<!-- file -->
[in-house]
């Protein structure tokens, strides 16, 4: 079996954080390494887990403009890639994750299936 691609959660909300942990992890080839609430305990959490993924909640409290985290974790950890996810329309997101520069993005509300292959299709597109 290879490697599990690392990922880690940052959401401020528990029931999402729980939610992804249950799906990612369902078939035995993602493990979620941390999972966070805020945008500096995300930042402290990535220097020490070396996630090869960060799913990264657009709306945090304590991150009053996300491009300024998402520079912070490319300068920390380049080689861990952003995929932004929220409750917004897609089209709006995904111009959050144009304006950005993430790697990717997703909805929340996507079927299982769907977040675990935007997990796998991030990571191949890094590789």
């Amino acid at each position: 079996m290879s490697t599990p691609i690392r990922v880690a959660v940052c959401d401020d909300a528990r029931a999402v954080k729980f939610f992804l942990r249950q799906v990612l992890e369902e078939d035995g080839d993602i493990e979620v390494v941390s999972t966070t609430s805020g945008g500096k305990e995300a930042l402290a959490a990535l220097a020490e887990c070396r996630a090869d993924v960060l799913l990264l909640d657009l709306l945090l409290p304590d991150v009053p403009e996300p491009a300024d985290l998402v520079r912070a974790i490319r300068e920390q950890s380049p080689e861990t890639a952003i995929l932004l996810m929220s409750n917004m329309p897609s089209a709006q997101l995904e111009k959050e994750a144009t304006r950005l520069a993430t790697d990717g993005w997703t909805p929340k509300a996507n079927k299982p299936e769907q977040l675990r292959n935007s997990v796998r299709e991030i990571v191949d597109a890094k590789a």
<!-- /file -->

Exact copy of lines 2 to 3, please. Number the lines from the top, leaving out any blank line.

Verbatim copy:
């Protein structure tokens, strides 16, 4: 079996954080390494887990403009890639994750299936 691609959660909300942990992890080839609430305990959490993924909640409290985290974790950890996810329309997101520069993005509300292959299709597109 290879490697599990690392990922880690940052959401401020528990029931999402729980939610992804249950799906990612369902078939035995993602493990979620941390999972966070805020945008500096995300930042402290990535220097020490070396996630090869960060799913990264657009709306945090304590991150009053996300491009300024998402520079912070490319300068920390380049080689861990952003995929932004929220409750917004897609089209709006995904111009959050144009304006950005993430790697990717997703909805929340996507079927299982769907977040675990935007997990796998991030990571191949890094590789």
């Amino acid at each position: 079996m290879s490697t599990p691609i690392r990922v880690a959660v940052c959401d401020d909300a528990r029931a999402v954080k729980f939610f992804l942990r249950q799906v990612l992890e369902e078939d035995g080839d993602i493990e979620v390494v941390s999972t966070t609430s805020g945008g500096k305990e995300a930042l402290a959490a990535l220097a020490e887990c070396r996630a090869d993924v960060l799913l990264l909640d657009l709306l945090l409290p304590d991150v009053p403009e996300p491009a300024d985290l998402v520079r912070a974790i490319r300068e920390q950890s380049p080689e861990t890639a952003i995929l932004l996810m929220s409750n917004m329309p897609s089209a709006q997101l995904e111009k959050e994750a144009t304006r950005l520069a993430t790697d990717g993005w997703t909805p929340k509300a996507n079927k299982p299936e769907q977040l675990r292959n935007s997990v796998r299709e991030i990571v191949d597109a890094k590789a």